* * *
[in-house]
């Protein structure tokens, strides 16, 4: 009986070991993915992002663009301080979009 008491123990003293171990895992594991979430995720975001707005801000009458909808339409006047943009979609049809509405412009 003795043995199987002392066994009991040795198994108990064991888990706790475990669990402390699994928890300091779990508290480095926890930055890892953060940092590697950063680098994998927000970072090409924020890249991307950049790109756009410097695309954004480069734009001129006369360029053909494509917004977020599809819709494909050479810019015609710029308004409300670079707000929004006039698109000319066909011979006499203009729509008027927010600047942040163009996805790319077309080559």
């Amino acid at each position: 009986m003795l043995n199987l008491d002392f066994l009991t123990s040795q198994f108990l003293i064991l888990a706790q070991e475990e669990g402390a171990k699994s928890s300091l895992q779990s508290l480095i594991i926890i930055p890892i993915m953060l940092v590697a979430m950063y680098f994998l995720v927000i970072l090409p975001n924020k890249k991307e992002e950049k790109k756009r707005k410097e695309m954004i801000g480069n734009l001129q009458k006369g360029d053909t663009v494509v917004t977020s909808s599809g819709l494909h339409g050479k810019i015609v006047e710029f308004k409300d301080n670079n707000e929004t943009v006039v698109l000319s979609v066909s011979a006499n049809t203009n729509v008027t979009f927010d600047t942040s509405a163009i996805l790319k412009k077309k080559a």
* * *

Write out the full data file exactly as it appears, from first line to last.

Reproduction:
[in-house]
């Protein structure tokens, strides 16, 4: 009986070991993915992002663009301080979009 008491123990003293171990895992594991979430995720975001707005801000009458909808339409006047943009979609049809509405412009 003795043995199987002392066994009991040795198994108990064991888990706790475990669990402390699994928890300091779990508290480095926890930055890892953060940092590697950063680098994998927000970072090409924020890249991307950049790109756009410097695309954004480069734009001129006369360029053909494509917004977020599809819709494909050479810019015609710029308004409300670079707000929004006039698109000319066909011979006499203009729509008027927010600047942040163009996805790319077309080559």
């Amino acid at each position: 009986m003795l043995n199987l008491d002392f066994l009991t123990s040795q198994f108990l003293i064991l888990a706790q070991e475990e669990g402390a171990k699994s928890s300091l895992q779990s508290l480095i594991i926890i930055p890892i993915m953060l940092v590697a979430m950063y680098f994998l995720v927000i970072l090409p975001n924020k890249k991307e992002e950049k790109k756009r707005k410097e695309m954004i801000g480069n734009l001129q009458k006369g360029d053909t663009v494509v917004t977020s909808s599809g819709l494909h339409g050479k810019i015609v006047e710029f308004k409300d301080n670079n707000e929004t943009v006039v698109l000319s979609v066909s011979a006499n049809t203009n729509v008027t979009f927010d600047t942040s509405a163009i996805l790319k412009k077309k080559a």